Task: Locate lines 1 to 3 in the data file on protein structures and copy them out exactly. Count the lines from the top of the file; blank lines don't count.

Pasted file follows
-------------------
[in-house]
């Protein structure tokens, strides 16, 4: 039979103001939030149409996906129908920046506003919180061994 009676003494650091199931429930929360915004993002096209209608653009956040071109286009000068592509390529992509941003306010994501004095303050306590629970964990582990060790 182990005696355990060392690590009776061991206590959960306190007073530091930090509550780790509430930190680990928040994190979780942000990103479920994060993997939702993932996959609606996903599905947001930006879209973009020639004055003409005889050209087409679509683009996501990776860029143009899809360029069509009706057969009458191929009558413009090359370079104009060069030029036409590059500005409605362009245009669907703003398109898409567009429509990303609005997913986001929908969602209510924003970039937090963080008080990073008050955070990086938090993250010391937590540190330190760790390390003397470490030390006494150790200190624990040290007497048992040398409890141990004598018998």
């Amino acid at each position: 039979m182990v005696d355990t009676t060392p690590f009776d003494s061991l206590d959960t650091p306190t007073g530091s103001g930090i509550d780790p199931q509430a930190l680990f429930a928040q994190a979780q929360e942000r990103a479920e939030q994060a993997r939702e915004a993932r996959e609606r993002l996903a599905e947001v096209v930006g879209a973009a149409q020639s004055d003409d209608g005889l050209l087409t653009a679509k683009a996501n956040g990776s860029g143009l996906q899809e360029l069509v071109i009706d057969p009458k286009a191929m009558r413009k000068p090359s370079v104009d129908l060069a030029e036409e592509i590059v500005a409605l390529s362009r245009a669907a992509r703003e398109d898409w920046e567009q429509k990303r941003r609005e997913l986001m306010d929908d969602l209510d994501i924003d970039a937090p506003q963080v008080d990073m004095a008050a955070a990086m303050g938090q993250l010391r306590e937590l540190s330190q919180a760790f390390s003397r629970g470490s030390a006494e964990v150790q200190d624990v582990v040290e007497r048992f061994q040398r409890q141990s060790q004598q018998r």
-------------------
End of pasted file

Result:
[in-house]
């Protein structure tokens, strides 16, 4: 039979103001939030149409996906129908920046506003919180061994 009676003494650091199931429930929360915004993002096209209608653009956040071109286009000068592509390529992509941003306010994501004095303050306590629970964990582990060790 182990005696355990060392690590009776061991206590959960306190007073530091930090509550780790509430930190680990928040994190979780942000990103479920994060993997939702993932996959609606996903599905947001930006879209973009020639004055003409005889050209087409679509683009996501990776860029143009899809360029069509009706057969009458191929009558413009090359370079104009060069030029036409590059500005409605362009245009669907703003398109898409567009429509990303609005997913986001929908969602209510924003970039937090963080008080990073008050955070990086938090993250010391937590540190330190760790390390003397470490030390006494150790200190624990040290007497048992040398409890141990004598018998």
């Amino acid at each position: 039979m182990v005696d355990t009676t060392p690590f009776d003494s061991l206590d959960t650091p306190t007073g530091s103001g930090i509550d780790p199931q509430a930190l680990f429930a928040q994190a979780q929360e942000r990103a479920e939030q994060a993997r939702e915004a993932r996959e609606r993002l996903a599905e947001v096209v930006g879209a973009a149409q020639s004055d003409d209608g005889l050209l087409t653009a679509k683009a996501n956040g990776s860029g143009l996906q899809e360029l069509v071109i009706d057969p009458k286009a191929m009558r413009k000068p090359s370079v104009d129908l060069a030029e036409e592509i590059v500005a409605l390529s362009r245009a669907a992509r703003e398109d898409w920046e567009q429509k990303r941003r609005e997913l986001m306010d929908d969602l209510d994501i924003d970039a937090p506003q963080v008080d990073m004095a008050a955070a990086m303050g938090q993250l010391r306590e937590l540190s330190q919180a760790f390390s003397r629970g470490s030390a006494e964990v150790q200190d624990v582990v040290e007497r048992f061994q040398r409890q141990s060790q004598q018998r």